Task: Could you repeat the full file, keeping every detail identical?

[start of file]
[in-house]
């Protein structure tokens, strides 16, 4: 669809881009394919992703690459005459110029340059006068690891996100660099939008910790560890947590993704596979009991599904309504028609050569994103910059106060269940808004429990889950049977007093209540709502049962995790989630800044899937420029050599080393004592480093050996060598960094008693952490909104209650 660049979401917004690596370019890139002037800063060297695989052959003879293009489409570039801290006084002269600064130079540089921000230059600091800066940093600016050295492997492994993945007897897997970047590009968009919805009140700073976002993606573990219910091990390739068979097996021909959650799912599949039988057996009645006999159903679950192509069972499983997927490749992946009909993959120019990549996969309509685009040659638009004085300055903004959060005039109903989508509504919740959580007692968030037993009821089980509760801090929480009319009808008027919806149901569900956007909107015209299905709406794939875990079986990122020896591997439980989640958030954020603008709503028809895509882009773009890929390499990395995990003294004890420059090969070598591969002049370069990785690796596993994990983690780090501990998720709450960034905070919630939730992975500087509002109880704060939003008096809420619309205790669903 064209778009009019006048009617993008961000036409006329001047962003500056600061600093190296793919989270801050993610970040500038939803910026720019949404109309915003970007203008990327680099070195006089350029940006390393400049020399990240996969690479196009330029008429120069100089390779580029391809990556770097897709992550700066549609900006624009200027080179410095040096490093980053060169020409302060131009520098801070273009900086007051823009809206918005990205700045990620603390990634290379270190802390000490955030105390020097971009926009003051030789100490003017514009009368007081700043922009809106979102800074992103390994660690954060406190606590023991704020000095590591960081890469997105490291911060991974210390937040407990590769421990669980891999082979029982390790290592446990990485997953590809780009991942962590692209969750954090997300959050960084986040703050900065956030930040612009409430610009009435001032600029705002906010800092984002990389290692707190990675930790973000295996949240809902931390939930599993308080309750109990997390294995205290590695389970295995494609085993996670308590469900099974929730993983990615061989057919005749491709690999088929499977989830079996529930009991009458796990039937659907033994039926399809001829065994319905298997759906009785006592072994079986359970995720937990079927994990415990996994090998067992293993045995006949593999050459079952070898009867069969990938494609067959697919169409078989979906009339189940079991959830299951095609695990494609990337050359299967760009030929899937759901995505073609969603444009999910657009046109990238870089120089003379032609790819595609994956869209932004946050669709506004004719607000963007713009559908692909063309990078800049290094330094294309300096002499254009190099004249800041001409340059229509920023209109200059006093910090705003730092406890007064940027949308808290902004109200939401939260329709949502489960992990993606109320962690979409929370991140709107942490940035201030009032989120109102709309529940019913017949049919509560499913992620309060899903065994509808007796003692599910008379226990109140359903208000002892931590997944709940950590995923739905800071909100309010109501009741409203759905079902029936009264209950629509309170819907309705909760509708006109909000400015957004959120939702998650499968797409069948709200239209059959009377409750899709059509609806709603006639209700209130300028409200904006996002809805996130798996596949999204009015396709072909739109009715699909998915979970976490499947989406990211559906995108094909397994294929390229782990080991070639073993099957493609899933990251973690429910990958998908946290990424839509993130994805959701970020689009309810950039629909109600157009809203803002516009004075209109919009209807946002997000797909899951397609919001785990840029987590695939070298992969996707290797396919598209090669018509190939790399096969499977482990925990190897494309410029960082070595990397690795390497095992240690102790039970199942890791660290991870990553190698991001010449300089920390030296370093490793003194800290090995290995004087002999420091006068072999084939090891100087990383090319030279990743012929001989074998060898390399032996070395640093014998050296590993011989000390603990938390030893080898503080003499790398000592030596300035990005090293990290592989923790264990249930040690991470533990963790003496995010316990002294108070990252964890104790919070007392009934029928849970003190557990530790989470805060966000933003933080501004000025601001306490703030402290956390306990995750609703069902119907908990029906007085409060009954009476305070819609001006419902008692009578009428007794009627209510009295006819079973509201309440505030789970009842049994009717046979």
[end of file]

[in-house]
């Protein structure tokens, strides 16, 4: 669809881009394919992703690459005459110029340059006068690891996100660099939008910790560890947590993704596979009991599904309504028609050569994103910059106060269940808004429990889950049977007093209540709502049962995790989630800044899937420029050599080393004592480093050996060598960094008693952490909104209650 660049979401917004690596370019890139002037800063060297695989052959003879293009489409570039801290006084002269600064130079540089921000230059600091800066940093600016050295492997492994993945007897897997970047590009968009919805009140700073976002993606573990219910091990390739068979097996021909959650799912599949039988057996009645006999159903679950192509069972499983997927490749992946009909993959120019990549996969309509685009040659638009004085300055903004959060005039109903989508509504919740959580007692968030037993009821089980509760801090929480009319009808008027919806149901569900956007909107015209299905709406794939875990079986990122020896591997439980989640958030954020603008709503028809895509882009773009890929390499990395995990003294004890420059090969070598591969002049370069990785690796596993994990983690780090501990998720709450960034905070919630939730992975500087509002109880704060939003008096809420619309205790669903 064209778009009019006048009617993008961000036409006329001047962003500056600061600093190296793919989270801050993610970040500038939803910026720019949404109309915003970007203008990327680099070195006089350029940006390393400049020399990240996969690479196009330029008429120069100089390779580029391809990556770097897709992550700066549609900006624009200027080179410095040096490093980053060169020409302060131009520098801070273009900086007051823009809206918005990205700045990620603390990634290379270190802390000490955030105390020097971009926009003051030789100490003017514009009368007081700043922009809106979102800074992103390994660690954060406190606590023991704020000095590591960081890469997105490291911060991974210390937040407990590769421990669980891999082979029982390790290592446990990485997953590809780009991942962590692209969750954090997300959050960084986040703050900065956030930040612009409430610009009435001032600029705002906010800092984002990389290692707190990675930790973000295996949240809902931390939930599993308080309750109990997390294995205290590695389970295995494609085993996670308590469900099974929730993983990615061989057919005749491709690999088929499977989830079996529930009991009458796990039937659907033994039926399809001829065994319905298997759906009785006592072994079986359970995720937990079927994990415990996994090998067992293993045995006949593999050459079952070898009867069969990938494609067959697919169409078989979906009339189940079991959830299951095609695990494609990337050359299967760009030929899937759901995505073609969603444009999910657009046109990238870089120089003379032609790819595609994956869209932004946050669709506004004719607000963007713009559908692909063309990078800049290094330094294309300096002499254009190099004249800041001409340059229509920023209109200059006093910090705003730092406890007064940027949308808290902004109200939401939260329709949502489960992990993606109320962690979409929370991140709107942490940035201030009032989120109102709309529940019913017949049919509560499913992620309060899903065994509808007796003692599910008379226990109140359903208000002892931590997944709940950590995923739905800071909100309010109501009741409203759905079902029936009264209950629509309170819907309705909760509708006109909000400015957004959120939702998650499968797409069948709200239209059959009377409750899709059509609806709603006639209700209130300028409200904006996002809805996130798996596949999204009015396709072909739109009715699909998915979970976490499947989406990211559906995108094909397994294929390229782990080991070639073993099957493609899933990251973690429910990958998908946290990424839509993130994805959701970020689009309810950039629909109600157009809203803002516009004075209109919009209807946002997000797909899951397609919001785990840029987590695939070298992969996707290797396919598209090669018509190939790399096969499977482990925990190897494309410029960082070595990397690795390497095992240690102790039970199942890791660290991870990553190698991001010449300089920390030296370093490793003194800290090995290995004087002999420091006068072999084939090891100087990383090319030279990743012929001989074998060898390399032996070395640093014998050296590993011989000390603990938390030893080898503080003499790398000592030596300035990005090293990290592989923790264990249930040690991470533990963790003496995010316990002294108070990252964890104790919070007392009934029928849970003190557990530790989470805060966000933003933080501004000025601001306490703030402290956390306990995750609703069902119907908990029906007085409060009954009476305070819609001006419902008692009578009428007794009627209510009295006819079973509201309440505030789970009842049994009717046979």